Sister White later wrote an article in 1904 telling about this work. Although it was not owned by the Conference, nor controlled by the Conference, nevertheless the prophet saw fit to tell our people about it, and encourage them to have a part in it with their means and support. It is a wonderful summary of the plan for that school. One reason I read it is because Sister White said that other schools like it should be established, and still others.
The plan upon which our brethren propose to work is to select some of the best and most substantial young men and women from Berrien Springs and other places in the north who believe that God has called them to the work in the south, and give them a brief training as teachers. Thorough instruction will be given in Bible study, physiology, and the history of our message. And special instruction in agriculture will be given. It is hoped that many of these students will eventually connect with schools in various places in the south. In connection with these schools will be land that will be cultivated by teachers and students, and the proceeds from this work will be used for the support of the school. – Review and Herald, 1804, pg. 9
There was the plan. Agriculture was to figure heavy in it. They were to be self-supporting schools, with agriculture as a foundation. Notice some of the subjects that were given emphasis: Bible study, physiology, and the history of our message. I want to ask you, are you getting instructions in any of these lines? There is nothing that inspires like following inspiration.
The facility’s acres were broad and extensive, but it had a small faculty and student body. If you had looked at it in those early days, you would have said, “A school? Well, where is the school? Where is the library? Where is the chapel? Where is the administration building? Where are the classrooms? Where are the dormitories?” And in each case, the answer would have made you either frown or smile, depending upon your reaction.
Really, friends, the surroundings and facilities were what would be called by many crude and insufficient. But I want you to notice what inspiration said about that humble, sacrificial, difficult, hard work:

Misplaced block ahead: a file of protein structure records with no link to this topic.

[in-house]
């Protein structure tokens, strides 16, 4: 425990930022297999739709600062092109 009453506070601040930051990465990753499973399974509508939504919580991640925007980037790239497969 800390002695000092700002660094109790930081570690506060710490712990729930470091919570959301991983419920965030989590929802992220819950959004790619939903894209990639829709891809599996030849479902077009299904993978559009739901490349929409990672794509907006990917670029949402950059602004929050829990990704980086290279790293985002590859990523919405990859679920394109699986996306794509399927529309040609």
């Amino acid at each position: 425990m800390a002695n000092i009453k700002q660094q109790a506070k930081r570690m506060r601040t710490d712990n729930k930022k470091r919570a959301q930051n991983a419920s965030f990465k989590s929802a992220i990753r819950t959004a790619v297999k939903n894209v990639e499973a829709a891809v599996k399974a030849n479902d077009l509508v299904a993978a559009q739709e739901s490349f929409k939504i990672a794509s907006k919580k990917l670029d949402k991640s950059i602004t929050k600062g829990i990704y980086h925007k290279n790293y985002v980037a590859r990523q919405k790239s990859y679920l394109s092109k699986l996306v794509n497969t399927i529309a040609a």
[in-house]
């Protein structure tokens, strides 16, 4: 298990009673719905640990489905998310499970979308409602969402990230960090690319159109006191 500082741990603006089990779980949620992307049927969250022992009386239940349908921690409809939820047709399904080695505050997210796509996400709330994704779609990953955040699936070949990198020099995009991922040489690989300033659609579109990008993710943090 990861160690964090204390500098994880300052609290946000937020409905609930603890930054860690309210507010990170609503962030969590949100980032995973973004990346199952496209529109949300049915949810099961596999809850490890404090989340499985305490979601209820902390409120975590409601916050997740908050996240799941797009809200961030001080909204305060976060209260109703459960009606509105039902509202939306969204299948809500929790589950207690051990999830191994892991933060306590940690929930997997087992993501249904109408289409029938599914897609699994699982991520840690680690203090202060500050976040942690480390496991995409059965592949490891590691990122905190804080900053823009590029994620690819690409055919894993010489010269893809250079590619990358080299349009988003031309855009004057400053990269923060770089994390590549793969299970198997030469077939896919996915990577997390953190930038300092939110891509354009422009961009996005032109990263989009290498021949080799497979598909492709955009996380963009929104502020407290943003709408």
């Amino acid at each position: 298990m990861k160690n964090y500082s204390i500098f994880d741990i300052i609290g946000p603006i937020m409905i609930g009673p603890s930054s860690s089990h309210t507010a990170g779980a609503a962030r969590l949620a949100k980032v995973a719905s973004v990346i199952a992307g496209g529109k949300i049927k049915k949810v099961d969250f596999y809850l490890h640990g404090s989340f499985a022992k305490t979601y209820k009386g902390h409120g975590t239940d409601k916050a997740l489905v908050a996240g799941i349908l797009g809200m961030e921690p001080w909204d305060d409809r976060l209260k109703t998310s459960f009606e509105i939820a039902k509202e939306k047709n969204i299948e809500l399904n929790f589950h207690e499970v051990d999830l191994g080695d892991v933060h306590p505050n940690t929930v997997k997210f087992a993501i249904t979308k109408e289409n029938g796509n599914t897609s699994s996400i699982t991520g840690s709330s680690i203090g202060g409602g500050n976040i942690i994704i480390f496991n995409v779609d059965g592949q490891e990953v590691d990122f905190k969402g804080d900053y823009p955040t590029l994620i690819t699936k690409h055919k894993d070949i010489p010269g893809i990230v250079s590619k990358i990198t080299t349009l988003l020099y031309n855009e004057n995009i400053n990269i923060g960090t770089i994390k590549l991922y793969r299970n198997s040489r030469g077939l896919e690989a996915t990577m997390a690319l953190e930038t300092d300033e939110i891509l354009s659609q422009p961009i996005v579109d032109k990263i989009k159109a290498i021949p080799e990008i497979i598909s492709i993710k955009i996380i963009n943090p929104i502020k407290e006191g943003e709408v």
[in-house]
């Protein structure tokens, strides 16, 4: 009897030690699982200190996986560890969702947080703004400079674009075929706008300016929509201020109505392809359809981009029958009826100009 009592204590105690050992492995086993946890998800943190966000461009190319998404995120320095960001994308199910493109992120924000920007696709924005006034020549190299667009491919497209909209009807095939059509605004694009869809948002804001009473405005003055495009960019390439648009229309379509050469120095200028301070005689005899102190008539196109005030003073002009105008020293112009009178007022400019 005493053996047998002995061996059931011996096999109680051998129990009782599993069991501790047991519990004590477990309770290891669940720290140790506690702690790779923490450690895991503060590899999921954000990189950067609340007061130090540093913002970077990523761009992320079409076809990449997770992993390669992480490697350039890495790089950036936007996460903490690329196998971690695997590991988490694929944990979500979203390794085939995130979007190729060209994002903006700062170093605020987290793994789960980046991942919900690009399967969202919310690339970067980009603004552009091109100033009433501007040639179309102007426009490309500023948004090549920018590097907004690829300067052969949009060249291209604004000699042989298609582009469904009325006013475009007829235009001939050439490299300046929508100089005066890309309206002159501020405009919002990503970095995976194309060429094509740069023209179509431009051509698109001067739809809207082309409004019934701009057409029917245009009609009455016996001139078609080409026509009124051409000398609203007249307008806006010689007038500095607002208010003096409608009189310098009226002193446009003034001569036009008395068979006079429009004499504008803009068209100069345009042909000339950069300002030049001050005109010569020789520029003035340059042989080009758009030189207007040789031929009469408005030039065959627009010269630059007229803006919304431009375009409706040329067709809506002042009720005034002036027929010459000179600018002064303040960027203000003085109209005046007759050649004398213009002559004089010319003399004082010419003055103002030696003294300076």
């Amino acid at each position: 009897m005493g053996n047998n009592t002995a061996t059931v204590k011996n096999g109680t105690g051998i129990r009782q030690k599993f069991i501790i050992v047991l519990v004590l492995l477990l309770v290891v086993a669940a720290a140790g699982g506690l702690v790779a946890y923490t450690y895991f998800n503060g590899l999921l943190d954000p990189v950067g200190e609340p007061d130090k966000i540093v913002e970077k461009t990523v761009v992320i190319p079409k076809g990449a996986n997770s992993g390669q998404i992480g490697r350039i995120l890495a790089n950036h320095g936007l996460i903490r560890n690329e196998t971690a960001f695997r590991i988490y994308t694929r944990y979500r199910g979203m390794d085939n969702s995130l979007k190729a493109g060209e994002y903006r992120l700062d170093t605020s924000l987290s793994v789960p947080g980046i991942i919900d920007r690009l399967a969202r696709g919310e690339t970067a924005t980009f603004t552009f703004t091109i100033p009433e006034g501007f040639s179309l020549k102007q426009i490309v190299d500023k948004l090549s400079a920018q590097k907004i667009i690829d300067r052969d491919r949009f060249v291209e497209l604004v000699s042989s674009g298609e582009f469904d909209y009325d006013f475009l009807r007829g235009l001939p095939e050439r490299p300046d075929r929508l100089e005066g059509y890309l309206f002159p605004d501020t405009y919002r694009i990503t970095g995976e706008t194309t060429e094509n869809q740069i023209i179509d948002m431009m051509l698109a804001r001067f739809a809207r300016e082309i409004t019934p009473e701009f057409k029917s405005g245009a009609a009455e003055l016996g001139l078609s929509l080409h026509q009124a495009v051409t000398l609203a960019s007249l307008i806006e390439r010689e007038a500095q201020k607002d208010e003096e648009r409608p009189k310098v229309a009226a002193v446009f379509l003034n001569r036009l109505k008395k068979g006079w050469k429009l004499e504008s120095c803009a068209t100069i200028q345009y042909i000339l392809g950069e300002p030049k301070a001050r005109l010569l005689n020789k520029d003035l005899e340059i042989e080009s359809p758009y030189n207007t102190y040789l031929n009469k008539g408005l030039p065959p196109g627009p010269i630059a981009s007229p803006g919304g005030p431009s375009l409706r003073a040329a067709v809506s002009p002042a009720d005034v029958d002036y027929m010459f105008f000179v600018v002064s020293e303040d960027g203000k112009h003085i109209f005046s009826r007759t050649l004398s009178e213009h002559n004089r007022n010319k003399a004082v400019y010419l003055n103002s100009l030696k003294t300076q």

“The class of education given at the Madison school is such as will be accounted a treasure of great value by those who take up missionary work in foreign fields. If many more in other schools were receiving a similar training, we as a people would be a spectacle to the world, to angels, and to men.
The message would be quickly carried to every country, and souls now in darkness would be brought to the light.” – An Appeal for the Madison School, May 25, 1908
I pause to ask, wouldn’t you think that with a statement like that people who were doing such a work would keep on doing such a work until it accomplished bringing an end to sin and sorrow all over this world? Wouldn’t you think so? Ah, but human nature is a most strange and interesting thing.
There are lessons to learn in the development of that work. We are looking at it in 1908, as inspiration described it. It was a simple work, a humble work. It was unaccredited, unrecognized. It was not organized according to the curricula of the universities and colleges. Oh, no. It was much more simple and much more practical.
Aiding the Cause of God
Do you think a plan which could have brought an end to the work back there might still bring the finishing of the work? It is worth pondering over, worth meditating on, and worth digging into the inspired blueprint for that work to see if there is something that you and I can do to carry it out at this late hour. Notice the very next sentence:
It would have been pleasing to God if, while the Madison school has been doing its work, other such schools had been established in different parts of the southern field. There is plenty of land lying waste that might have been improved as the land about the Madison school has been improved. – Ibid
Now watch as her vision broadens: